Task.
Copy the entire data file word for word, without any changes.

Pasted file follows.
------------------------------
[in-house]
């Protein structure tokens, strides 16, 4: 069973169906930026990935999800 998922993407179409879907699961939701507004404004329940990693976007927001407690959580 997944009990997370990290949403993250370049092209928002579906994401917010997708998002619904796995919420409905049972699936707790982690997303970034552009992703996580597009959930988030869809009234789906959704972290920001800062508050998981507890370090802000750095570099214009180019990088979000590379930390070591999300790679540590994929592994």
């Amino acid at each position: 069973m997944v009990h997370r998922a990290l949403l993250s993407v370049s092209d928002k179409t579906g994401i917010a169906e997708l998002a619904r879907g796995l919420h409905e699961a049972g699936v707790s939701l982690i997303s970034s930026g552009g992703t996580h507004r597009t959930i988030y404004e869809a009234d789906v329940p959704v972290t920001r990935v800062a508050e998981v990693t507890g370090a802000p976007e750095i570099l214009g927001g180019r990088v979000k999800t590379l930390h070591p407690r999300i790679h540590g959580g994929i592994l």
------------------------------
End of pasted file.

[in-house]
């Protein structure tokens, strides 16, 4: 069973169906930026990935999800 998922993407179409879907699961939701507004404004329940990693976007927001407690959580 997944009990997370990290949403993250370049092209928002579906994401917010997708998002619904796995919420409905049972699936707790982690997303970034552009992703996580597009959930988030869809009234789906959704972290920001800062508050998981507890370090802000750095570099214009180019990088979000590379930390070591999300790679540590994929592994």
């Amino acid at each position: 069973m997944v009990h997370r998922a990290l949403l993250s993407v370049s092209d928002k179409t579906g994401i917010a169906e997708l998002a619904r879907g796995l919420h409905e699961a049972g699936v707790s939701l982690i997303s970034s930026g552009g992703t996580h507004r597009t959930i988030y404004e869809a009234d789906v329940p959704v972290t920001r990935v800062a508050e998981v990693t507890g370090a802000p976007e750095i570099l214009g927001g180019r990088v979000k999800t590379l930390h070591p407690r999300i790679h540590g959580g994929i592994l």